Is it fair to say that aggregator is retained in d7 core for legacy support, and that Feeds is the likely successor? Feeds covers more scenarios than aggregator, and appears to be better situated for adaptions, although the generalization makes it more difficult to understand how to go about implementing. Are there projects that you can recommend that build on themes to implement particular use cases?

--- Looking through the Feeds documentation, we find the statement

"Feed: aggregation importer. Aggregates RSS/Atom feeds to nodes. Provides a node type Feed and a node type Feed item. Create one or more "Feed" nodes to add RSS/Atom feeds to your site. On cron, these feeds will continuously produce "Feed item" nodes. Requires the Aggregator core module to be enabled.

So project/feeds depends on core aggregator, although it seems to overlap and extend functionality as well.

3 Answers 3


Even though the module's name is 'Feeds' , it can import CSV, XML and other types of data too. Also, you can attach them to a stand alone form or a node type form.

The basic difference between aggregator and Feeds module is, how it stores data.

Aggregator module stores categories, feed URLs and imported data in its own tables. You will have Views support but it cannot be extended like nodes or such entity.

Also, you will not be able to map data. It's almost a fixed structure, like title to title, body to body, etc.

But in case of Feeds, you can decide what you need. You can build a standard feed importer that maps feed item's title to node title and contents to a body field. But you can also be radical by mapping to other fields.

You also can use different entities as the target. It also has 'pubsubhubbub' support which Aggregator doesn't support.

Both modules uses cron to fetch data.

Use aggregator if you want to show contents from few RSS/atom feeds in a simple block. For all other cases, I'd recommend Feeds module.


I would suggest "Feed import" module. I have a great experience at creating node with images and files attached to their fields. Hope it helps.

  • Feed Import only has a few hundred installs and no documentation on the project page. The Feeds module has over 30k installs and a fair amount of documentation; in addition, it is used by some of the largest organizations using Drupal and thus extremely likely to receive updates and fixes for years to come. While there are probably cases where the Feed Import module is useful, I highly doubt that it allows for "more complex actions" than what one can do with the Feeds module. Apr 30, 2012 at 23:31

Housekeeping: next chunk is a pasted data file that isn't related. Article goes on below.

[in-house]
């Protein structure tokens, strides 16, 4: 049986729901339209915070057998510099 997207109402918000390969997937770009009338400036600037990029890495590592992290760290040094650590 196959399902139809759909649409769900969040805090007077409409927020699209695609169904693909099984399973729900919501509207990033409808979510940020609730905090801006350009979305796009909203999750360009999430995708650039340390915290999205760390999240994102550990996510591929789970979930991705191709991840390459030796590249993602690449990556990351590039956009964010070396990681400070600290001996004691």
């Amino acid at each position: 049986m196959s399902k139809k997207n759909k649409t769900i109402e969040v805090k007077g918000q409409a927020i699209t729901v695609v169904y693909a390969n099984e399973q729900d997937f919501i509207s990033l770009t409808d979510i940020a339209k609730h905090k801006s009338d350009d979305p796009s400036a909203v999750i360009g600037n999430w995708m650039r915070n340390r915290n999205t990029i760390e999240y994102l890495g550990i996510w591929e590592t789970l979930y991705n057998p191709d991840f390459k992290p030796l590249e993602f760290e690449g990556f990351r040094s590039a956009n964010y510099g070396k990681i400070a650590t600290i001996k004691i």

• I know there are big distance between docs, instals, and evens bugs. But Feed import let's you create nodes from, for example, any urls and let you download files and store them in any directory you specify. I'm not an expert, but i think Feeds it's just for the most common use cases, while Feed import it's more specific when importing complex data. May 1, 2012 at 0:16
  • The Feeds module can handle extremely complex use cases, as the first page of the documentation suggests (drupal.org/node/622696). Feeds is definitely not just for the most common use cases; it gives developers the power to set up extremely specific workflows for site(s) as necessary. If anything, it offers too much control. May 1, 2012 at 0:23
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    For the record, project/feeds contains a module called feeds_import, which is a features example illustrating Feeds' import capabilities; on the other hand, project/feed_import installs a single module, feed_import, which looks to be a proposed alternative to feeds.
    – August1914
    May 1, 2012 at 15:08

For Drupal 8, Aggregator is stable as of April 2016 (part of core) and works with views out of the box.

Aggregator is bare-bones next to the Feeds module but useful nonetheless. Especially since the Feeds modules appears to be ways off from a D8 port.

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